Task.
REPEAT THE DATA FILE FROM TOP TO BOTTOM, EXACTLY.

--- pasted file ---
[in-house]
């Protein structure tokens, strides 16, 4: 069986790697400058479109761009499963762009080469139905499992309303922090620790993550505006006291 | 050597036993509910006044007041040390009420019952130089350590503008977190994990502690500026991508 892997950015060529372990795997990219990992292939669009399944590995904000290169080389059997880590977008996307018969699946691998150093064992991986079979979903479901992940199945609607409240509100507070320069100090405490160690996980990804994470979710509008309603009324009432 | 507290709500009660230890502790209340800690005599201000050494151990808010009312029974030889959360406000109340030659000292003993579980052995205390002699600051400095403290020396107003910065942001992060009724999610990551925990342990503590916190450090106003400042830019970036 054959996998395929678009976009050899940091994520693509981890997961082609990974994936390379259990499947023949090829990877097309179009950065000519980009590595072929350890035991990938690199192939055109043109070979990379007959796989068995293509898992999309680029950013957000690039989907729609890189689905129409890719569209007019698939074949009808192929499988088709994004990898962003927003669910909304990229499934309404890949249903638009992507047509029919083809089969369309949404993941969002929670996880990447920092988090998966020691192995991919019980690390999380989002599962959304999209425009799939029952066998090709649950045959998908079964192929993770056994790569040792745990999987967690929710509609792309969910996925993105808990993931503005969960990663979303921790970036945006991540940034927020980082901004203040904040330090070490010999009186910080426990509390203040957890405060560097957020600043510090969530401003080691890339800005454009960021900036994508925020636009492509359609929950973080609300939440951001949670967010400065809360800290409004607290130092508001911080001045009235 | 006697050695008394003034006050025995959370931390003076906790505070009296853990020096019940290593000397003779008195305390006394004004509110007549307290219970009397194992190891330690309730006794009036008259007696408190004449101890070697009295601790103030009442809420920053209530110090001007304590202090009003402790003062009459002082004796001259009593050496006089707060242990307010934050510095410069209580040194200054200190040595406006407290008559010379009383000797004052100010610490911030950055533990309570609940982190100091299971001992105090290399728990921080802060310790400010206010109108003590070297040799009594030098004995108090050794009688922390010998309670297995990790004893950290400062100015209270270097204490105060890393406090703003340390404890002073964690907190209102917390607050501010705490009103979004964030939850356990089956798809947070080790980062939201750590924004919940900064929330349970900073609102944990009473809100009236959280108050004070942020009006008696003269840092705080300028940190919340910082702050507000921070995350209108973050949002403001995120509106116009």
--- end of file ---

[in-house]
């Protein structure tokens, strides 16, 4: 069986790697400058479109761009499963762009080469139905499992309303922090620790993550505006006291 | 050597036993509910006044007041040390009420019952130089350590503008977190994990502690500026991508 892997950015060529372990795997990219990992292939669009399944590995904000290169080389059997880590977008996307018969699946691998150093064992991986079979979903479901992940199945609607409240509100507070320069100090405490160690996980990804994470979710509008309603009324009432 | 507290709500009660230890502790209340800690005599201000050494151990808010009312029974030889959360406000109340030659000292003993579980052995205390002699600051400095403290020396107003910065942001992060009724999610990551925990342990503590916190450090106003400042830019970036 054959996998395929678009976009050899940091994520693509981890997961082609990974994936390379259990499947023949090829990877097309179009950065000519980009590595072929350890035991990938690199192939055109043109070979990379007959796989068995293509898992999309680029950013957000690039989907729609890189689905129409890719569209007019698939074949009808192929499988088709994004990898962003927003669910909304990229499934309404890949249903638009992507047509029919083809089969369309949404993941969002929670996880990447920092988090998966020691192995991919019980690390999380989002599962959304999209425009799939029952066998090709649950045959998908079964192929993770056994790569040792745990999987967690929710509609792309969910996925993105808990993931503005969960990663979303921790970036945006991540940034927020980082901004203040904040330090070490010999009186910080426990509390203040957890405060560097957020600043510090969530401003080691890339800005454009960021900036994508925020636009492509359609929950973080609300939440951001949670967010400065809360800290409004607290130092508001911080001045009235 | 006697050695008394003034006050025995959370931390003076906790505070009296853990020096019940290593000397003779008195305390006394004004509110007549307290219970009397194992190891330690309730006794009036008259007696408190004449101890070697009295601790103030009442809420920053209530110090001007304590202090009003402790003062009459002082004796001259009593050496006089707060242990307010934050510095410069209580040194200054200190040595406006407290008559010379009383000797004052100010610490911030950055533990309570609940982190100091299971001992105090290399728990921080802060310790400010206010109108003590070297040799009594030098004995108090050794009688922390010998309670297995990790004893950290400062100015209270270097204490105060890393406090703003340390404890002073964690907190209102917390607050501010705490009103979004964030939850356990089956798809947070080790980062939201750590924004919940900064929330349970900073609102944990009473809100009236959280108050004070942020009006008696003269840092705080300028940190919340910082702050507000921070995350209108973050949002403001995120509106116009």